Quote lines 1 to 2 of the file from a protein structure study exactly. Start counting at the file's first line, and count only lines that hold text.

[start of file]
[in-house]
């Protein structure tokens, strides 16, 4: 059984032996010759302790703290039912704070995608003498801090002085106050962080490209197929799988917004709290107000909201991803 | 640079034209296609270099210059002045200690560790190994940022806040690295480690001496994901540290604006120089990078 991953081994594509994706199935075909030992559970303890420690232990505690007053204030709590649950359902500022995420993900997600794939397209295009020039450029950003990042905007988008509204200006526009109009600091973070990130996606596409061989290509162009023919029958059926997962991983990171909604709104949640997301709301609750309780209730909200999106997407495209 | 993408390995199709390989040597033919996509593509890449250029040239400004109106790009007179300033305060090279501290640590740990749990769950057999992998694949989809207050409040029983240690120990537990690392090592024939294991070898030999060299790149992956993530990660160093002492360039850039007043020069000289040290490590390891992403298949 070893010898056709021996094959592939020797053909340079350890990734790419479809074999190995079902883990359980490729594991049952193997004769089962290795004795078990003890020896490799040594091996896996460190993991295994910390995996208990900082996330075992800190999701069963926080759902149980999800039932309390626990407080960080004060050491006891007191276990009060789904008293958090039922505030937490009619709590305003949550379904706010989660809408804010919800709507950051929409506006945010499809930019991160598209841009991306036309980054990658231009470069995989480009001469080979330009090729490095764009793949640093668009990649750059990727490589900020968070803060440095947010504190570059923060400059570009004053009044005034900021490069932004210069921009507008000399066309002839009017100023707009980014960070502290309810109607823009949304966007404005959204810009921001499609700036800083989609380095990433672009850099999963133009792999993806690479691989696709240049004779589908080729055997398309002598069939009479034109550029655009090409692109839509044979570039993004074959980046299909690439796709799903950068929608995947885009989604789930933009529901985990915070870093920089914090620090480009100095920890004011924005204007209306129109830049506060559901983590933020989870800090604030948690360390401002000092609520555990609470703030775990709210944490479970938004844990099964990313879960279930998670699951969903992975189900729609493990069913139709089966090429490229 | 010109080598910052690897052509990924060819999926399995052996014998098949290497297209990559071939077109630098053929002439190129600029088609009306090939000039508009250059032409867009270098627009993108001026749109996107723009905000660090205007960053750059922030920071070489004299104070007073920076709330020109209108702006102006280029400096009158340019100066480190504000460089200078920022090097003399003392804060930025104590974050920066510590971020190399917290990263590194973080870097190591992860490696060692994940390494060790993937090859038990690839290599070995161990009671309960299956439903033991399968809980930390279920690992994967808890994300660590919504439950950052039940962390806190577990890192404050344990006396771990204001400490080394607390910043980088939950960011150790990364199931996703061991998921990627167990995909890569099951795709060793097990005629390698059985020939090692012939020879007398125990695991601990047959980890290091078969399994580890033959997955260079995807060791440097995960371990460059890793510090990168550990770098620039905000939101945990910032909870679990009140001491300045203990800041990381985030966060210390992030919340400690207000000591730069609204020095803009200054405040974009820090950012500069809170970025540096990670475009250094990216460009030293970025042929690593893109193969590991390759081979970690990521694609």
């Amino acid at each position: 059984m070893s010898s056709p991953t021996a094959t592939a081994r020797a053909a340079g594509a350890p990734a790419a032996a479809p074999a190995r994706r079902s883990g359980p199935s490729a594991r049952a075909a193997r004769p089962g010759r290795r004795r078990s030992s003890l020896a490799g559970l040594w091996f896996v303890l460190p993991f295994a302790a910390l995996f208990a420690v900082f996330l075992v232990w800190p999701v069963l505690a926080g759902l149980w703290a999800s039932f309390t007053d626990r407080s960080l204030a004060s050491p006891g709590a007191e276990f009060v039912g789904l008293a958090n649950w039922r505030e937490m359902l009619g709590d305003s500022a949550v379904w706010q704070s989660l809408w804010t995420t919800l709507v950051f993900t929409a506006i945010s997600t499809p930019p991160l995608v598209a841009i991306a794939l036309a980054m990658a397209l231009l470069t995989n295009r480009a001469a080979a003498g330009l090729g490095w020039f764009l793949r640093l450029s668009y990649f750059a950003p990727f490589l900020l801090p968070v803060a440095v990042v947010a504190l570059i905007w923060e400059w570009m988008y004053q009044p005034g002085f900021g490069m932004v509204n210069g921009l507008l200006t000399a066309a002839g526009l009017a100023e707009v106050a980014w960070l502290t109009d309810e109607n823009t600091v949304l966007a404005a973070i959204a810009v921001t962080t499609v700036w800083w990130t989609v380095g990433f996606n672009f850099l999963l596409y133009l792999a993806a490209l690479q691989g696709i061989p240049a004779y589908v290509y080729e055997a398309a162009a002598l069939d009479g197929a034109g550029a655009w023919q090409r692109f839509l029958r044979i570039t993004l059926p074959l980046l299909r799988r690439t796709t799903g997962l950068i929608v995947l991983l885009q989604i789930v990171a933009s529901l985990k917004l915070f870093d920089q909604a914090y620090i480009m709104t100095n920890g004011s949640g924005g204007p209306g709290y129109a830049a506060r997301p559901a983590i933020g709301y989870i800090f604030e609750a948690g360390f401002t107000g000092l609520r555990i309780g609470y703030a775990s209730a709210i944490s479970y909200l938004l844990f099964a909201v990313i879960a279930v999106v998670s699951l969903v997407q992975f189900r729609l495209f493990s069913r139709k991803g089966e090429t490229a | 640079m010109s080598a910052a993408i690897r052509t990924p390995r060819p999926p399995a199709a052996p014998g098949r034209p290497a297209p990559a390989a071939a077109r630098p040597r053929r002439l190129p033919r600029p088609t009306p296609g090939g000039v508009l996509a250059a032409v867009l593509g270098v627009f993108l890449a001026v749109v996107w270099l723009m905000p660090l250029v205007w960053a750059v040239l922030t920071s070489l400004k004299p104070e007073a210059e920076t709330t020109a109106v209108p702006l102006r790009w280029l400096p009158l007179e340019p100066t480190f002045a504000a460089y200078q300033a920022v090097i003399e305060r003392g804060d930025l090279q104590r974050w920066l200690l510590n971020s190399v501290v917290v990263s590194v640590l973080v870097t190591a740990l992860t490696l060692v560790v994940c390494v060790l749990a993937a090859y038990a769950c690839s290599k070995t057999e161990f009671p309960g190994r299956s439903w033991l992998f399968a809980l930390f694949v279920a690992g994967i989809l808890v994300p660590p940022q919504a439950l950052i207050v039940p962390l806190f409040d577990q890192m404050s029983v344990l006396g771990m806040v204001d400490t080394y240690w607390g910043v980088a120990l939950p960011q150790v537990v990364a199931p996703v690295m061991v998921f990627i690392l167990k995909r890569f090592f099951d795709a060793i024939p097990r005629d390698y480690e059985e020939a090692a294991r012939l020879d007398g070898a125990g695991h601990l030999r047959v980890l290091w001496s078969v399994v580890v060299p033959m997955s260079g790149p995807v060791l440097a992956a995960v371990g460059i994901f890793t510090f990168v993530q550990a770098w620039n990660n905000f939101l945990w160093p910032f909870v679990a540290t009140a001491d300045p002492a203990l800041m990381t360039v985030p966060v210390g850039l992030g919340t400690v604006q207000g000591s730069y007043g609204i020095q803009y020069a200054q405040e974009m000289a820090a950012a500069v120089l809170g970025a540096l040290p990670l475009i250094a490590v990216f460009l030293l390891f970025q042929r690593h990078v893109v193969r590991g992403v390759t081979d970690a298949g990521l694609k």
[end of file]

[in-house]
């Protein structure tokens, strides 16, 4: 059984032996010759302790703290039912704070995608003498801090002085106050962080490209197929799988917004709290107000909201991803 | 640079034209296609270099210059002045200690560790190994940022806040690295480690001496994901540290604006120089990078 991953081994594509994706199935075909030992559970303890420690232990505690007053204030709590649950359902500022995420993900997600794939397209295009020039450029950003990042905007988008509204200006526009109009600091973070990130996606596409061989290509162009023919029958059926997962991983990171909604709104949640997301709301609750309780209730909200999106997407495209 | 993408390995199709390989040597033919996509593509890449250029040239400004109106790009007179300033305060090279501290640590740990749990769950057999992998694949989809207050409040029983240690120990537990690392090592024939294991070898030999060299790149992956993530990660160093002492360039850039007043020069000289040290490590390891992403298949 070893010898056709021996094959592939020797053909340079350890990734790419479809074999190995079902883990359980490729594991049952193997004769089962290795004795078990003890020896490799040594091996896996460190993991295994910390995996208990900082996330075992800190999701069963926080759902149980999800039932309390626990407080960080004060050491006891007191276990009060789904008293958090039922505030937490009619709590305003949550379904706010989660809408804010919800709507950051929409506006945010499809930019991160598209841009991306036309980054990658231009470069995989480009001469080979330009090729490095764009793949640093668009990649750059990727490589900020968070803060440095947010504190570059923060400059570009004053009044005034900021490069932004210069921009507008000399066309002839009017100023707009980014960070502290309810109607823009949304966007404005959204810009921001499609700036800083989609380095990433672009850099999963133009792999993806690479691989696709240049004779589908080729055997398309002598069939009479034109550029655009090409692109839509044979570039993004074959980046299909690439796709799903950068929608995947885009989604789930933009529901985990915070870093920089914090620090480009100095920890004011924005204007209306129109830049506060559901983590933020989870800090604030948690360390401002000092609520555990609470703030775990709210944490479970938004844990099964990313879960279930998670699951969903992975189900729609493990069913139709089966090429490229 | 010109080598910052690897052509990924060819999926399995052996014998098949290497297209990559071939077109630098053929002439190129600029088609009306090939000039508009250059032409867009270098627009993108001026749109996107723009905000660090205007960053750059922030920071070489004299104070007073920076709330020109209108702006102006280029400096009158340019100066480190504000460089200078920022090097003399003392804060930025104590974050920066510590971020190399917290990263590194973080870097190591992860490696060692994940390494060790993937090859038990690839290599070995161990009671309960299956439903033991399968809980930390279920690992994967808890994300660590919504439950950052039940962390806190577990890192404050344990006396771990204001400490080394607390910043980088939950960011150790990364199931996703061991998921990627167990995909890569099951795709060793097990005629390698059985020939090692012939020879007398125990695991601990047959980890290091078969399994580890033959997955260079995807060791440097995960371990460059890793510090990168550990770098620039905000939101945990910032909870679990009140001491300045203990800041990381985030966060210390992030919340400690207000000591730069609204020095803009200054405040974009820090950012500069809170970025540096990670475009250094990216460009030293970025042929690593893109193969590991390759081979970690990521694609």